Runaway Youth … A Growing Concern in Quebec

Reposted with permission from Missing Children's Network, Quebec
 
Every day in Quebec, on average, 22 children are reported missing to police authorities. The majority of these children are runaways – youngsters between the ages of 12-17 who flee their home or youth centre for various reasons. These may include the need to rebel, exert their independence or escape an environment of abuse, with females accounting for nearly 60% of all runaway reports. Thankfully, over 88 % of these children are located and returned home safely within the first week of their disappearance.
 
Running away can be a frightening experience for both the child and his family. The child becomes vulnerable as soon as he leaves home – potentially falling victim to substance abuse, theft, crime, homelessness and sexual exploitation. The longer a teenager is away from his home, the greater his risks are of falling victim to acts of aggression and exploitation. In the face of this reality, many families may feel guilty, depressed or even paralyzed by fear and may delay seeking the necessary support and assistance required. Often, they do not know where to turn to for help.
 
The Missing Children’s Network is an invaluable resource for parents of teenagers who are at risk of running and can provide parents with the tools that will enable them to support their teen throughout this tumultuous period. Children who run away have usually planned to do so in advance and are well prepared, therefore, it is important to recognize the early signs. It is also important to keep in mind that a youngster may also show several warning signs without necessarily planning to run away. It is imperative to always listen to what your child has to say! We recommend that you seek help from appropriate resources rather than letting the situation deteriorate.
Possible warning signs that your child is thinking of running away:

Possible warning signs that your child is thinking of running away:

  • Accumulating money and personal possessions (money and clothing hidden in his room);
  • Talking about running away (some youngsters try to anticipate their parents’ reaction on this subject);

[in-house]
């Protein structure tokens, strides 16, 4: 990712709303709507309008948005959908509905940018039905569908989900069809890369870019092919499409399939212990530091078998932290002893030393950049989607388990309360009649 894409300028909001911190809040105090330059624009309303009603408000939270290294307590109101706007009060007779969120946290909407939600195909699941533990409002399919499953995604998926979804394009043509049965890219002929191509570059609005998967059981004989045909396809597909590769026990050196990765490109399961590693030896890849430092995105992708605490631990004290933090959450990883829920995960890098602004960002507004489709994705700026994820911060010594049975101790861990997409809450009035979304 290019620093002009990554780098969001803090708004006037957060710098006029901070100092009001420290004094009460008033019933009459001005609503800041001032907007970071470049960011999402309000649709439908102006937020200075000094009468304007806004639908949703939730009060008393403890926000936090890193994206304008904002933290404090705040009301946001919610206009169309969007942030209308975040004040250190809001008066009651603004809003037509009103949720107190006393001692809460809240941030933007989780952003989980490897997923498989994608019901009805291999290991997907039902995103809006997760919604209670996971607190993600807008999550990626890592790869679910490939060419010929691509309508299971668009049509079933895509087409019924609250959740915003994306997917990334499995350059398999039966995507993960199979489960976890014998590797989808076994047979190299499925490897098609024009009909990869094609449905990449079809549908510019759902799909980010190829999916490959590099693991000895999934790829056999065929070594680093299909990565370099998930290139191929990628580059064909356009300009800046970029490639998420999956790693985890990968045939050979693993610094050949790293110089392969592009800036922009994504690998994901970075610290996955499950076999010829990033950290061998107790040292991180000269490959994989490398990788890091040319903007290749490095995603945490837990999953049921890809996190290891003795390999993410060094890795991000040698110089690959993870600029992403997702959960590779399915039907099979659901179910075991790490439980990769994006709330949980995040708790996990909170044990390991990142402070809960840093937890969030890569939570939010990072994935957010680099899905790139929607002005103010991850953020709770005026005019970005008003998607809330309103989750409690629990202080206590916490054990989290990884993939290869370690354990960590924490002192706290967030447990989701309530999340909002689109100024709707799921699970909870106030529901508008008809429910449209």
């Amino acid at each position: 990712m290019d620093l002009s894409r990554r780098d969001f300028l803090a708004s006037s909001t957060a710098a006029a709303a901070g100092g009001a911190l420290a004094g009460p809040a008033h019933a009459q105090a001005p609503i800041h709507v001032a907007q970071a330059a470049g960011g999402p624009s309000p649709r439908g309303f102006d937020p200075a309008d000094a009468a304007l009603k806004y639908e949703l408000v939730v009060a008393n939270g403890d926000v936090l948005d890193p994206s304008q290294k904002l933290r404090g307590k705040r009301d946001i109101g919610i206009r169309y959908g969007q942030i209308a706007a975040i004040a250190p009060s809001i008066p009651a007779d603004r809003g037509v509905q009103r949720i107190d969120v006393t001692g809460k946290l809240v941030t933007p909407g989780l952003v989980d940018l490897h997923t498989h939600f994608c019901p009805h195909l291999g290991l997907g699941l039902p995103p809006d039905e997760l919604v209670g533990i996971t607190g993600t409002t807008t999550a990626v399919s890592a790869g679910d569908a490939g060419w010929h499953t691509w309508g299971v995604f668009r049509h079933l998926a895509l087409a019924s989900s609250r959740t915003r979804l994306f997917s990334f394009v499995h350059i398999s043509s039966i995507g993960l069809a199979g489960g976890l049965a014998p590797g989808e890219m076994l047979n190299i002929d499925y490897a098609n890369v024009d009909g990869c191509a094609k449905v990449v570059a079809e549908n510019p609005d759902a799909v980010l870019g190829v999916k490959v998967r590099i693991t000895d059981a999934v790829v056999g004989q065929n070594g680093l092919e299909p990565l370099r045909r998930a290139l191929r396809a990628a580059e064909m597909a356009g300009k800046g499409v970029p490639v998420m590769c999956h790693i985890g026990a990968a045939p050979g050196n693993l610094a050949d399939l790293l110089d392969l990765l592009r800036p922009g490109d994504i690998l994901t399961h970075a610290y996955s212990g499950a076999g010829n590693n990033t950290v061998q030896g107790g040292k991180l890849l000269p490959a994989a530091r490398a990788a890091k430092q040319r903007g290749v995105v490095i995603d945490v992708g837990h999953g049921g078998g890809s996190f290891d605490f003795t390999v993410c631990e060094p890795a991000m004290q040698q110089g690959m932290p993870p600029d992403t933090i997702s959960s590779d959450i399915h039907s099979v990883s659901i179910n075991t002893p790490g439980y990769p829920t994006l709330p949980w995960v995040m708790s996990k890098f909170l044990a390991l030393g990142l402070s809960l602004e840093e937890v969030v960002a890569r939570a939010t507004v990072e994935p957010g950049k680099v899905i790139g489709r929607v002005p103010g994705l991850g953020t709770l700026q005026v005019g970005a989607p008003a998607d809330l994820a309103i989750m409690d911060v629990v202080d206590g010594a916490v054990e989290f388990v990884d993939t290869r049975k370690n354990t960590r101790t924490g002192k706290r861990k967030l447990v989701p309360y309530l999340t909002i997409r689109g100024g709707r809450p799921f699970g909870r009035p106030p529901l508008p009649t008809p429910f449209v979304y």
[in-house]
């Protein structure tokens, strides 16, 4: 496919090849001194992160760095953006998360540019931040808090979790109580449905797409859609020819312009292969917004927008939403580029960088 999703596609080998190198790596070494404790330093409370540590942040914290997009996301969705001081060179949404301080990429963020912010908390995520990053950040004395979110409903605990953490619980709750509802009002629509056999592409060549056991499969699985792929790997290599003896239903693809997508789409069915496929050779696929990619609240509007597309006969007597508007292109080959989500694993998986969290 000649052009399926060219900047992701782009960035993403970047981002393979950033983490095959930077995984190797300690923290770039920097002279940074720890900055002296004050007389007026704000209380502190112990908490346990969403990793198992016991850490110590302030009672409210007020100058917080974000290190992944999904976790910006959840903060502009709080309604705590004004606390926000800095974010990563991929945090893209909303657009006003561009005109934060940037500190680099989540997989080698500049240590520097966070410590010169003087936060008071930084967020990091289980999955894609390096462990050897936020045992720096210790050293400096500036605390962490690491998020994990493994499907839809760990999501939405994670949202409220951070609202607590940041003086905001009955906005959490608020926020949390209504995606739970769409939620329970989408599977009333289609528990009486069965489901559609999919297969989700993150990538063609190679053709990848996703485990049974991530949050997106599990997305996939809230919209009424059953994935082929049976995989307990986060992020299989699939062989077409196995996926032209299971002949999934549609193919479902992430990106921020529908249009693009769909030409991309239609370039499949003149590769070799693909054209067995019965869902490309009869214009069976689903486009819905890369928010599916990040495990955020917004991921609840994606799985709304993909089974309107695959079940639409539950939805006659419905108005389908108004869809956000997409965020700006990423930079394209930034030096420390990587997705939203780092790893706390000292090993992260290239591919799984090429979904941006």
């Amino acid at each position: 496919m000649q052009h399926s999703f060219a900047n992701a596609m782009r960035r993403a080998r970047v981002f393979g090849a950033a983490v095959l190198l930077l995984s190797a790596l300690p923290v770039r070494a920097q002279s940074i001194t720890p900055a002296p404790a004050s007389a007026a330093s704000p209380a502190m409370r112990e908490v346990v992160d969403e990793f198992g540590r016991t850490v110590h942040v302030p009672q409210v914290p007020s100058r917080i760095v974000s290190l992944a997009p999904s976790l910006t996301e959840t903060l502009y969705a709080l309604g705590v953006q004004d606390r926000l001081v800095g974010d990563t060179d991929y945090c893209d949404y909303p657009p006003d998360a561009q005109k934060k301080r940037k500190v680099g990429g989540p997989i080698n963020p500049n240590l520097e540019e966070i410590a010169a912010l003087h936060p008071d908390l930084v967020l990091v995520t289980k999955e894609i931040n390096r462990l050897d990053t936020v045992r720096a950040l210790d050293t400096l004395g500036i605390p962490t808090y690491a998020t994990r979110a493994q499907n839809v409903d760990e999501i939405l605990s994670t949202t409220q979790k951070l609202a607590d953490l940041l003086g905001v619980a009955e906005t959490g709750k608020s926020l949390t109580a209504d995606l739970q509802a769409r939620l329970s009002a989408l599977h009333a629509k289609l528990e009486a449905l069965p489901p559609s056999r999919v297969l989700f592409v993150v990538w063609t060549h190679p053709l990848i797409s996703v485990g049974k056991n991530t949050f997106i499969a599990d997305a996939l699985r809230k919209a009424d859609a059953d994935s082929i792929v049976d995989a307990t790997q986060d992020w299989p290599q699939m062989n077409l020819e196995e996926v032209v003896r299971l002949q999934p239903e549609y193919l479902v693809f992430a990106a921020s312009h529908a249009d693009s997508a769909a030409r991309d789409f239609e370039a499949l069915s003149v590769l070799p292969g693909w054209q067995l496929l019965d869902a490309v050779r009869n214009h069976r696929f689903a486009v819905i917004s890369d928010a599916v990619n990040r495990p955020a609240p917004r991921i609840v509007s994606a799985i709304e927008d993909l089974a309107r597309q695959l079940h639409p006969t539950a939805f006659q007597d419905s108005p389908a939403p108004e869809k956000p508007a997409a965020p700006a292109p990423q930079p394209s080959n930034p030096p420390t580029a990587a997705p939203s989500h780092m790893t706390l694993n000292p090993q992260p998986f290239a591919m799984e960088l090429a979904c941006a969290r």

• Problems at school and/or at home;
  • Alcohol or substance abuse;
  • A sudden change of friends or companions;
  • Isolation;
  • Extreme change of habits (sleeping, eating, unusual outbursts, etc);
  • Depression.
What should you do if your child runs away?

What should you do if your child runs away?

Report the runaway to local law enforcement as quickly as possible. The first hours following the runaway episode are the most important in locating a child. Contrary to what you may have heard, there is no law stating that you have to wait 24 hours before informing the police that your child is missing. Provide law enforcement with a recent photograph of your child as this will facilitate their job and accelerate the search for your missing child.
What can you do before calling the police?

What can you do before calling the police?

  • Communicate with your child’s friends, school, neighbours, relatives, after-school activity leader, employer or anyone else who may know of or have clues about your child’s whereabouts;
  • Press the “redial” button on your phone to see if you can identify a last call your child may have made before he left the house;
  • Check your voice mail and/or phone display screen to identify recent incoming calls;
  • Check your child’s e-mail (all folders) and look carefully through mail discarded in the garbage;
  • Call or visit spots your child may frequent.
What should you do after calling the police?

What should you do after calling the police?

  • Report your child missing to the Missing Children’s Network at 514.843.4333 or toll-free at 1 888 692.4673 to seek help and support. When your child is recovered or returns home, remember to show love and concern for his safety and well-being – not anger or fear.
  • Make sure your child understands that you care about what happens to him. It is important to try and resolve the problems that prompted the child to leave home in the first place as these unresolved issues may lead to another runaway incident.
Remember … you are not alone.

Remember … you are not alone.

The Missing Children’s Network is here to help. Our Case Managers can assist families in the preparation and distribution of posters, while providing them with a distinct support and referral service during and following recovery. We work closely with law enforcement, social service agencies, the media and other appropriate community organizations. All of our services are provided year-round and free-of-charge thanks to the generosity of the public and corporations.
Additional resources:

Additional resources: